As a third-year medical student I began to keep a vegetable garden. Digging in the yard was a stress reliever, a reprieve from memorizing diseases and pathways. I’d return home from the hospital and walk through the garden pulling weeds and watering plants, and then pour over books about seed saving, composting, and canning. I watched the plants grow, flower, fruit, wilt, and eventually die, repeating each year. Over time, the garden grew, incorporating more and more plants, and then drip irrigation, compost piles, and then chickens—their shells and droppings returning to the earth, helping the garden grow. I reasoned that I could take the same approach in school and residency and apply it to gardening. The more I know, the more I can do and the more I can control.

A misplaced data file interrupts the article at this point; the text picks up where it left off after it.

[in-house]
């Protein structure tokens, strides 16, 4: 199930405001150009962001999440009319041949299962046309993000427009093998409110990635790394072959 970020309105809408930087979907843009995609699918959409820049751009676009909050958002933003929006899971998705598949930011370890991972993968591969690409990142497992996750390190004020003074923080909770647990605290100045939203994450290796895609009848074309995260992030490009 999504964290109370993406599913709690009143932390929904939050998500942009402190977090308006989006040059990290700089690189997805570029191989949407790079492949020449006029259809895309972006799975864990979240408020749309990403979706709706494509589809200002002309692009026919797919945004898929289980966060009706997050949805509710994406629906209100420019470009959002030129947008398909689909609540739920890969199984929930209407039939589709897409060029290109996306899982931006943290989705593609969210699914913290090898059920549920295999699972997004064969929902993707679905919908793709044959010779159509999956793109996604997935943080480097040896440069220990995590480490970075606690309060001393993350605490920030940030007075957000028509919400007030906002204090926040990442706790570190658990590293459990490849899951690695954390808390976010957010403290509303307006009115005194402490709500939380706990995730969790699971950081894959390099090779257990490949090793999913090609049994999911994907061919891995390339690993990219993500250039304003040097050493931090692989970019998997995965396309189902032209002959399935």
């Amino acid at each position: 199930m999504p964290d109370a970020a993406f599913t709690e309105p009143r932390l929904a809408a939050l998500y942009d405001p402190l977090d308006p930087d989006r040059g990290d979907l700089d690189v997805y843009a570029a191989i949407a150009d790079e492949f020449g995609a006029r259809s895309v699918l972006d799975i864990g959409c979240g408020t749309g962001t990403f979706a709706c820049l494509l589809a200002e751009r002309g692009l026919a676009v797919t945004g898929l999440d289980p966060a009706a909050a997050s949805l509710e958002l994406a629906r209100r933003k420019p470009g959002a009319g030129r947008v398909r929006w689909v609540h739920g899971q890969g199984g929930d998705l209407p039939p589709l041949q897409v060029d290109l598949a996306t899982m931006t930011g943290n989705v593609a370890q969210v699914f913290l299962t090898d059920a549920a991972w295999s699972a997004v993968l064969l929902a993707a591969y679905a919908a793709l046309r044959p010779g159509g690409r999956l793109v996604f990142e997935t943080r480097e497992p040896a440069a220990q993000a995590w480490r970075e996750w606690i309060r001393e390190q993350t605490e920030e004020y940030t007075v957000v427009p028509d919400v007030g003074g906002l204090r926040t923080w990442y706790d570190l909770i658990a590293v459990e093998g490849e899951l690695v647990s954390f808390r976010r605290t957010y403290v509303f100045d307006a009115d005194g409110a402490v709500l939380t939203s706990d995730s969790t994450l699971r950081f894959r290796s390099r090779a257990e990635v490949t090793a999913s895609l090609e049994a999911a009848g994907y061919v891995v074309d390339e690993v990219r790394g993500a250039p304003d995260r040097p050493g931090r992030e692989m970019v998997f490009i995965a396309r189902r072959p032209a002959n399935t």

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Sager ZS. Nurturing Medicine. JAMA. 2018;320(13):1325. doi:https://doi.org/10.1001/jama.2018.13766
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